Though maybe YouTube has “quadruple-engine growth”. Because in the final section of his blog, Cohen talks about how YouTube is “finding new sources of revenue” for the music industry. That’s mainly about direct-to-fan products – which means enabling the upsell of tickets, discs and merchandise, but also channel memberships and digital gifting.

It’s always seemed like the music industry hasn’t fully capitalising on the potential of the online direct-to-fan relationship, though many artists, managers and labels have become more focused on this opportunity during the COVID shutdown, with the online connection to the fanbase becoming ever more important in the absence of live shows.

Meanwhile, the direct-to-fan side of the music business is itself in flux. Whereas in the past D2F was often mainly about selling physical products through an online artist store – or possibly via a fan-funding or pre-order campaign – increasingly it’s about fans paying to access extra and premium online content and experiences.

The fact online influencers beyond music are increasingly moving into that space too is boosting the idea that fans might want to directly support creators through subscriptions, donations or new fangled forms of digital gifting.

Specialist D2F platforms and services like Bandcamp, Patreon and FanCircles all have an important role to play in that domain, of course. But the social media and video-sharing platforms are all busy adding new monetisation tools of this kind too – often linked to their respective livestreaming services – and that includes Facebook, Instagram, TikTok, Twitter, Twitch and – of course – YouTube.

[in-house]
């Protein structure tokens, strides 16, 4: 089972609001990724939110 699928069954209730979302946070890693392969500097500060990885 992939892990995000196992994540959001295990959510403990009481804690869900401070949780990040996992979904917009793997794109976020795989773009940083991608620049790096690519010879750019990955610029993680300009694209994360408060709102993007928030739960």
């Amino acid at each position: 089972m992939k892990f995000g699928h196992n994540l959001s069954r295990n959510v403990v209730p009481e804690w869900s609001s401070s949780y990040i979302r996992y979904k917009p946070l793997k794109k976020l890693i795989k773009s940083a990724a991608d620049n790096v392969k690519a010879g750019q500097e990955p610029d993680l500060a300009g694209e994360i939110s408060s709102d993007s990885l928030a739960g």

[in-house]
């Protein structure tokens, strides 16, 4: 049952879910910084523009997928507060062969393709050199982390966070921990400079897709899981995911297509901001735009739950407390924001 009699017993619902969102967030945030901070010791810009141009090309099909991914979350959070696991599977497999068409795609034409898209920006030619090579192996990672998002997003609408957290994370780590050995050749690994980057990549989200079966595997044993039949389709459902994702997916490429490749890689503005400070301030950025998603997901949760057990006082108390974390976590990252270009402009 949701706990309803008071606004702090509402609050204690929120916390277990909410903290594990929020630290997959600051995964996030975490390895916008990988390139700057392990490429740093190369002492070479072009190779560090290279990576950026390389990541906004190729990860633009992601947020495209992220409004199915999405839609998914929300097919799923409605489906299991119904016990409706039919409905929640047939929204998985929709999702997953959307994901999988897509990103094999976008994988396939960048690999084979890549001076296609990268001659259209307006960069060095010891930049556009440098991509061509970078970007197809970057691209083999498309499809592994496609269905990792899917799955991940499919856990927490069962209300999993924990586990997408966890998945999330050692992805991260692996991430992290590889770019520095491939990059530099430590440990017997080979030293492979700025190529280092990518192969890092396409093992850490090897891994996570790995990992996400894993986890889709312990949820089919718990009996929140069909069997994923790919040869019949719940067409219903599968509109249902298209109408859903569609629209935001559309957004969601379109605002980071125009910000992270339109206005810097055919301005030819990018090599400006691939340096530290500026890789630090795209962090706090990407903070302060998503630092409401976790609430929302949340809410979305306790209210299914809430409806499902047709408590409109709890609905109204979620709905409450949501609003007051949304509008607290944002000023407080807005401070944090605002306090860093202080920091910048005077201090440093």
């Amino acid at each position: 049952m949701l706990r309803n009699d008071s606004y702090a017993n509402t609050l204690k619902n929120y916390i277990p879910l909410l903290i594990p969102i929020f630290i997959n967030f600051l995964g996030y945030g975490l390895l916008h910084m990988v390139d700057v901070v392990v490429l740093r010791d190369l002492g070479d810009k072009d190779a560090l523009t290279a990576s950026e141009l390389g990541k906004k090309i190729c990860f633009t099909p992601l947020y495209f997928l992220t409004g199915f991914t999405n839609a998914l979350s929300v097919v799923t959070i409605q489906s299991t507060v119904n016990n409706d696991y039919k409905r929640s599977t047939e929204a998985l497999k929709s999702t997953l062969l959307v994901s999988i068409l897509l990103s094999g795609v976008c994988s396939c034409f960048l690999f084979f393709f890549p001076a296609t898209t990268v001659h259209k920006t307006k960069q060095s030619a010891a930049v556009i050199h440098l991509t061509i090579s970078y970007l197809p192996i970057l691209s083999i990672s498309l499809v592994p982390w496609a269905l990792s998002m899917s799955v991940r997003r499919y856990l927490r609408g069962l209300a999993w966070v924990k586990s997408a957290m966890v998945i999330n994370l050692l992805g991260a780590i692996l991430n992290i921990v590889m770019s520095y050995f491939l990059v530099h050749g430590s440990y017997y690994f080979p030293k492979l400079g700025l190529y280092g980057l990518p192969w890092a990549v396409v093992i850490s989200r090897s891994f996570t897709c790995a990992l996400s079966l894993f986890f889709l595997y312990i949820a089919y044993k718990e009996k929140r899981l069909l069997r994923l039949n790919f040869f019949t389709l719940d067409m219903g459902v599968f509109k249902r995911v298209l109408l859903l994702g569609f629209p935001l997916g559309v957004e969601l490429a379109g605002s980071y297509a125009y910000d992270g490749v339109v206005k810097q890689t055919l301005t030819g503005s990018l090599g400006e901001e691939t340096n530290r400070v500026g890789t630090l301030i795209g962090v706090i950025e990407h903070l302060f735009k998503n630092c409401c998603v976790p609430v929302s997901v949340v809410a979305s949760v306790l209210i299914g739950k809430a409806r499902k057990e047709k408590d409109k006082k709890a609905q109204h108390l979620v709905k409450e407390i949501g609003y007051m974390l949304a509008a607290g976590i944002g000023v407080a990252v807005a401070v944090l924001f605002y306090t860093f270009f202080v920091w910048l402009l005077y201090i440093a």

“We’re continuing to innovate with direct-to-fan products such as ticketing, merch, memberships, paid digital goods and virtual ticketed events”, Cohen’s blog adds. “Blackpink’s paid virtual concert sold nearly 280,000 channel memberships across 81 countries and helped the group earn 2.7 million new subscribers to their official artist channel”.

While ongoing growth in premium streaming subscriptions remains very important to the music industry of course, the further expansion of free services and all the various new direct-to-fan monetisation tools will become increasingly key over the next decade in the digital music market.

That trend is put in the spotlight in the latest One Step Ahead report from IMPALA and CMU Insights, which looks at the different ways music content and the fan relationship are being monetised on social media and video-sharing apps, as well as the potential of other digital platforms and business models, including livestreaming, podcasts, NFTs and all the manifestations of direct-to-fan.

The report also considers what artists and labels need to do now to capitalise on these new opportunities, both in terms of how they interact with individual platforms like YouTube, and in terms of the kinds of of content and experiences that might excite the fanbase. And, as music content is accessed and monetised in increasingly diverse ways, how does that impact on the artist/label relationship?

Members of IMPALA and IMPALA-affiliated national trade bodies can access a free copy of the new report – ‘A Diversifying Digital Market: Capitalising On The New Opportunities’ – from the IMPALA website. There will also be a webinar on the report next Thursday, 10 Jun.

Meanwhile, back at YouTube, Cohen concludes: “Building the best music experience for fans and empowering all artists to grow their careers are mission-critical for us. I couldn’t be more excited about the music industry’s future”.

Of course no one platform is the going to single-handedly power an artist’s business – and that’s more true now than ever. But, while there are still plenty of YouTube critics in the music industry, it is also true that the Google business is interesting because the digital music market is diversifying, and YouTube more than any platform cuts across all the different digital revenue streams, both those that are the big bucks generators of today, and those that could be the key money making tools of tomorrow.

You can read Cohen’s blog post here.